Tunis Tunisia may be of interest to you if you enjoy traveling off the beaten path. This capital city of Tunisia is located right on a large Mediterranean Sea gulf, across the water from Sicily. Many people are interested in this African destination for the medina, or historic center, in the middle of the city. No trip to Tunis would be complete without exploring the medina where dense alleyways are filled with opportunities for shopping and souvenirs including crafts, leather good, and more. You will be surrounded by exotic sights and sounds in the center of this city.
There is another main reason why people travel to Tunis Tunisia. Just beyond the city is the suburb of Carthage, a UNESCO World Heritage Site and source of incredible archaeological riches. History buffs will undoubtedly want to plan a trip to Tunis to explore the ruins here. There is a great deal of history here, dating back to the Punic Wars in the fourth century BC all the way to the time of Islamic Conquest in the seventh century. Further significant moments in history include being ruled by the Ottoman Empire during the sixteenth century and being ruled by the French from 1881 to 1956. All of these cultural influences make Tunis a fascinating place to visit today.
Since independence in the 1950s, both the city and the country have continued to develop. Travelers are often drawn by the warm, Mediterranean climate that this coastal city offers. Tourism, and particularly shopping, contributes greatly to the local economy. The biggest selling local products include textiles, carpets, and olive oil. When you visit the medina, you might want to hire a local tour guide to help you get the best value on these products. Beyond shopping, there are many historical monuments, palaces, churches, and mosques that are worth checking out during your visit.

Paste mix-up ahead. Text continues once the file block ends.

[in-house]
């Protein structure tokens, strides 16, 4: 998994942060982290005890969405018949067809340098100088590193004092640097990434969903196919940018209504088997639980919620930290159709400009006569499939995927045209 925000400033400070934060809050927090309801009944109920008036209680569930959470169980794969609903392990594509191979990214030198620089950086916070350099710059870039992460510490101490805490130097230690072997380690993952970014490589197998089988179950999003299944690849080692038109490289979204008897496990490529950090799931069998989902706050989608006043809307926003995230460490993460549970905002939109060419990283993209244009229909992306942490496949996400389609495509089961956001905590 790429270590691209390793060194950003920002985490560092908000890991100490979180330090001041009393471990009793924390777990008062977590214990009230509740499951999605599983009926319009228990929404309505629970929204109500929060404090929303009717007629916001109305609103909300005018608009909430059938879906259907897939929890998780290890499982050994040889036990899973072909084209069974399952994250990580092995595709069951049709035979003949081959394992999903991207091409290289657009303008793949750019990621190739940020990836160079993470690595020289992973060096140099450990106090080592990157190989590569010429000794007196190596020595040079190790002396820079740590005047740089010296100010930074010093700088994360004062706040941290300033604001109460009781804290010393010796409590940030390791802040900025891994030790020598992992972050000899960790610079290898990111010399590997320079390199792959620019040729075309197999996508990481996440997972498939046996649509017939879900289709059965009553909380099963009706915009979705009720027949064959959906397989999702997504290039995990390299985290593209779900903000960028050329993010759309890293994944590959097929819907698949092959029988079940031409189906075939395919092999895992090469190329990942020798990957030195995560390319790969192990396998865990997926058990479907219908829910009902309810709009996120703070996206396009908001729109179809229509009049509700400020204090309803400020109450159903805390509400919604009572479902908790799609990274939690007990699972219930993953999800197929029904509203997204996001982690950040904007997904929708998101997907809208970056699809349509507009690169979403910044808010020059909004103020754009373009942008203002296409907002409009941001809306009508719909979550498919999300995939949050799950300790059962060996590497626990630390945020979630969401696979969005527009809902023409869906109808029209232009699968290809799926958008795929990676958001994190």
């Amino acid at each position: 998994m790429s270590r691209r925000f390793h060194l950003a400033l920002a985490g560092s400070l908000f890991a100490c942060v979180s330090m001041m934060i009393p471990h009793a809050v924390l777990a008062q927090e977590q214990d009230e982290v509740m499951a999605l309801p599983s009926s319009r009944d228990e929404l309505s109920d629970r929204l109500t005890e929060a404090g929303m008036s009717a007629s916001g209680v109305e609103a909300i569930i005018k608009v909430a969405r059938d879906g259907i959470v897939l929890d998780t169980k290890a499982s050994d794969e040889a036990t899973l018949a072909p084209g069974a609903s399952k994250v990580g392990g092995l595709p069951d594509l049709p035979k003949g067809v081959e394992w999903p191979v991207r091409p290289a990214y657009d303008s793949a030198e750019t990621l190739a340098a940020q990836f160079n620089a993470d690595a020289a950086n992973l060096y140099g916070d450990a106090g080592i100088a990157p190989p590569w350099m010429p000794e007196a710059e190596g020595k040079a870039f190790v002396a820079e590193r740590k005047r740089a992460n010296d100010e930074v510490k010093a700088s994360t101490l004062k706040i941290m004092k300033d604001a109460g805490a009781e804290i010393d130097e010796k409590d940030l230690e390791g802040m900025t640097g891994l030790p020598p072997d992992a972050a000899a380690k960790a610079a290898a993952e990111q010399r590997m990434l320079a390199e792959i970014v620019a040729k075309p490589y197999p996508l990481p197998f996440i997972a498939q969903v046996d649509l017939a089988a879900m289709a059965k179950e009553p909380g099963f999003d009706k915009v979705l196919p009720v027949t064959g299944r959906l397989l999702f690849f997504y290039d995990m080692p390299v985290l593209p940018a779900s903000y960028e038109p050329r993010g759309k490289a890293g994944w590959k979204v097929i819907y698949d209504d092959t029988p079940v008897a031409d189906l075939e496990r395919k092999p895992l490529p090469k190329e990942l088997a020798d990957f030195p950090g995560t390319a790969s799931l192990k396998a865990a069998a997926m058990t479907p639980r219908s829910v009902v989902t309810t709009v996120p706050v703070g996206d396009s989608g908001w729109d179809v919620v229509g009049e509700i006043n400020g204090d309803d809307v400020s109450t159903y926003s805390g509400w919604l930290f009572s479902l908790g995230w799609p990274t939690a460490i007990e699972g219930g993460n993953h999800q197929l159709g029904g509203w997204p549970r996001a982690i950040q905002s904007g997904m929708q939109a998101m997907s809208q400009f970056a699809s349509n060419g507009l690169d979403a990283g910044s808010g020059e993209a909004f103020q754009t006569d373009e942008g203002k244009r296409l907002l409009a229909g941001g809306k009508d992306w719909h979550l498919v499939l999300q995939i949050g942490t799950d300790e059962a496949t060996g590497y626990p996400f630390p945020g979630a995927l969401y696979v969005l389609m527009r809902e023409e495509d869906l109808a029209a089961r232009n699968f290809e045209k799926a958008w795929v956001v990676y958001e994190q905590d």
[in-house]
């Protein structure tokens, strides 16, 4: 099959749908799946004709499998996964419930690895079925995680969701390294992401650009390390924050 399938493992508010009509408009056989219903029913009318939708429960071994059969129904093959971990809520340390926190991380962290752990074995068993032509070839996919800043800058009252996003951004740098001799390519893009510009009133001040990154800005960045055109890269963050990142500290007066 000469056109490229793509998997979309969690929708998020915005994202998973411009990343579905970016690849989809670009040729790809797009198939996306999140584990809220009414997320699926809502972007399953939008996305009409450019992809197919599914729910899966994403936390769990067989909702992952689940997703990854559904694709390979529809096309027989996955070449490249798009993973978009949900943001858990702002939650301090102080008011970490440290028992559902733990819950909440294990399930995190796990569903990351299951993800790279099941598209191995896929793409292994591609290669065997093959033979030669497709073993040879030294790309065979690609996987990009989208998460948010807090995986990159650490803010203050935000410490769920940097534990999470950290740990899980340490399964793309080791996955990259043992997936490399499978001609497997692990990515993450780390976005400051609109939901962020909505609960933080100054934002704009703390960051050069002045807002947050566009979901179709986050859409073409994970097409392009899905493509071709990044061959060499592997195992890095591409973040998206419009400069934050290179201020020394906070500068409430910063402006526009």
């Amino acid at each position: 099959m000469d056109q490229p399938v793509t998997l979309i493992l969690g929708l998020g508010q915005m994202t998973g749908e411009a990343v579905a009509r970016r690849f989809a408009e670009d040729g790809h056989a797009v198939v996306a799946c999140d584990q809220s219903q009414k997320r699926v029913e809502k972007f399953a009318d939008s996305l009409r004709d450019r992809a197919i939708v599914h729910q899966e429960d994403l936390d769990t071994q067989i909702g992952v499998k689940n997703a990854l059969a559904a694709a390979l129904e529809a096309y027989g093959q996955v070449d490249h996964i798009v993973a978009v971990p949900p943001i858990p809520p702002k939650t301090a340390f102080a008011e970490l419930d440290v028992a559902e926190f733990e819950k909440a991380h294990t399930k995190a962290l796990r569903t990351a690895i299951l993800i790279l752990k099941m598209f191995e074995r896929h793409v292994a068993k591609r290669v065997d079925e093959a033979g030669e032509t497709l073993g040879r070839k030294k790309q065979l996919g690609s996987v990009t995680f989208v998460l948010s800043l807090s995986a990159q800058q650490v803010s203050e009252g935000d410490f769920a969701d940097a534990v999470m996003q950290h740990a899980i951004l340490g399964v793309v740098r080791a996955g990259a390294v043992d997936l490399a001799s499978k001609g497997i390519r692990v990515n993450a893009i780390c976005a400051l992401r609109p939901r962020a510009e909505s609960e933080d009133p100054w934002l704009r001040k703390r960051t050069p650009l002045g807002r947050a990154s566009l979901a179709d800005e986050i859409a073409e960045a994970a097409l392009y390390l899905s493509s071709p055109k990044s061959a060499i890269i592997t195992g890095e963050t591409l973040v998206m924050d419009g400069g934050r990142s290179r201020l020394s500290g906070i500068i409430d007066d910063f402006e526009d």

No trip to Tunis would be complete without exploring the Avenue Habib Bourguiba, designed to resemble the Champs-Elysses in Paris. This avenue is a center of cafés, shops, and major hotels. Other local attractions to check out include Independence Square, the Cathedral of St Vincent de Paul, and the Al-Zaytuna Mosque. There is even a region of the city called Little Sicily that some visitors might want to explore, especially if you’re craving some food with Italian influences. Some travelers worry if it is difficult to travel to Tunis, but there is a major international airport, the Tunis-Carthage Airport that receives many international flights each day.
Many visitors are surprised by all that the medina of Tunis has to offer. This historic area was named a UNESCO World Heritage Site in 1979 and is home to more than 700 monuments. Almost everywhere you look you will find palaces, fountains, and mosques with a long history. Some of the most important attractions include the Great Mosque and Bey’s Palace. Throughout the medina a variety of architectural influences can be seen including Roman, Byzantine, and even traces from Andalusia. Finish your trip by exploring the souks, or covered streets filled with shops and local artisans. After visiting Tunis your curiosity might be struck about further exploring other areas in this North African country, such as El Jem and Port el Kantaoui, as well as the city of Djerba.